While most donors to Matnat Chayim are currently from the religious sector, recipients are from across the Israeli societal spectrum, with 70 percent coming from the non-religious population.

Matnat Chayim’s main method of reaching potential donors is through newspaper and other media advertisements and promotional material. Haber says that no efforts are made to persuade or convince people to donate and that it is donors who are the ones to make contact with the organization.

Once an individual has expressed interest in donating a kidney, Matnat Chayim provides donors with information as to the risks of the transplant operation, the recovery period and other vital details about the process.

According to the Mayo Clinic medical research organization in the US, there is little long-term risk for kidney donation, as long as careful and comprehensive medical tests are conducted on the individual before they become a donor. 

“Long-term survival rate, quality of life, general health status and risk of kidney failure are about the same” as for non-donors, the organization says.

The operation itself is described as “major surgery,” is performed under general anesthetic, and after the operation, a donor requires several days hospitalization in order to recuperate.

After a donor approaches Matnat Chayim, he or she is sent for the requisite tests. Before they are found to be suitable donors they must gain approval by hospital committee, as well as a committee within the Ministry of Health, which examine if the donor is indeed acting out of altruism and not through any form of coercion, are not being paid money for their kidney donation, and also evaluate donors physically and psychiatrically.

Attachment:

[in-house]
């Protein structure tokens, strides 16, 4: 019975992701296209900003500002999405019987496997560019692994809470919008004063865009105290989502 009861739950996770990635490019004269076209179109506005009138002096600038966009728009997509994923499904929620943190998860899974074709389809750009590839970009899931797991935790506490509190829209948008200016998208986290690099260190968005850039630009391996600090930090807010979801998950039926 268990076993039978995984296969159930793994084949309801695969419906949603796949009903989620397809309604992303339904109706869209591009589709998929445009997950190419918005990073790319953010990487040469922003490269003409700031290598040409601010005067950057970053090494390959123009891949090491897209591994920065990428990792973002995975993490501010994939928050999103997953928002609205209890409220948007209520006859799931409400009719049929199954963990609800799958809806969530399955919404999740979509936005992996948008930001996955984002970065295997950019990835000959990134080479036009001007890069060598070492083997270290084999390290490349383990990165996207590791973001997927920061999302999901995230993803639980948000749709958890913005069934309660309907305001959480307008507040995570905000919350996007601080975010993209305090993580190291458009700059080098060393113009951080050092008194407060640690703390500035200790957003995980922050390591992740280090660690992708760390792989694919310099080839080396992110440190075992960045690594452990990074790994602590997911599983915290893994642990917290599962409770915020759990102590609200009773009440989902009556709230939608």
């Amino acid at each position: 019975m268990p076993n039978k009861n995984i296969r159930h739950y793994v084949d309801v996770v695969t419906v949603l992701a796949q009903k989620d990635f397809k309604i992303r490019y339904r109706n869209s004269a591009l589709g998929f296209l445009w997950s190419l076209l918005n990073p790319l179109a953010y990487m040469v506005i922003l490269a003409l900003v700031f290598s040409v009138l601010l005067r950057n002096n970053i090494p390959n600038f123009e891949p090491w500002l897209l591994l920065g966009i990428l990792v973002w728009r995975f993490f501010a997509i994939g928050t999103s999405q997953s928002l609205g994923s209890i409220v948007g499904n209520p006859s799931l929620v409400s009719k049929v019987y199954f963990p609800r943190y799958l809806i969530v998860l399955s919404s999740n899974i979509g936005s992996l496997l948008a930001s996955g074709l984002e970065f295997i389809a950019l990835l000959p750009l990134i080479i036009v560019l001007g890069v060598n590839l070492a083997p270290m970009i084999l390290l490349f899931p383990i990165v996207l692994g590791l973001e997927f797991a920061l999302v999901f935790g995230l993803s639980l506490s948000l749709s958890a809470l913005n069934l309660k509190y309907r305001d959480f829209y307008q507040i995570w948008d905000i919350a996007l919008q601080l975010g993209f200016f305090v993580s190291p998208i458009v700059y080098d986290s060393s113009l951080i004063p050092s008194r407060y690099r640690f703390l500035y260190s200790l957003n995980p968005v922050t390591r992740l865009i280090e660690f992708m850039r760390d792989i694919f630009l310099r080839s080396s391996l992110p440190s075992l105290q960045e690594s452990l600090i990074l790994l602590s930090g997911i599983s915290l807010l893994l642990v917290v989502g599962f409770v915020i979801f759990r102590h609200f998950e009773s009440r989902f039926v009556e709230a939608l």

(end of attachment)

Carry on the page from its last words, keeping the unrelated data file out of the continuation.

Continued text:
According to Haber, there are currently 5,800 people receiving kidney dialysis treatment in Israel, of which, 850 are on a transplant waiting list and another 400 who are in need of transplant but have not yet been listed. The average wait for a kidney transplant is seven years.

“Every time we are alerted to a person in need of a kidney donation we turn the world upside down in order to find a donor.

“I cannot describe what it means for a person to live with kidneys that do not function," Haber told the Post, describing the regime of three dialysis treatments per week of approximately four hours each and the strict limitations on what food and the quantity of liquid a dialysis patient may eat and drink while receiving this treatment.

“There is so much suffering that such people need to cope with, and after I myself experienced this and was fortunate enough to receive a kidney donation myself, I decided to undertake, together with my wife,  to help these people and to help one person save another’s life.

"There are very many patients waiting in line to receive a kidney donation and we will fight for each and every one of them,” concludes Haber. “The road before us is a long one and I am sure we will succeed in reducing the list of patients waiting for a transplant to the bare minimum. Donating a kidney save lives and is a great Mitzvah, so we will do all that is possible in order that as many people as possible will become aware of this and will donate life to others.”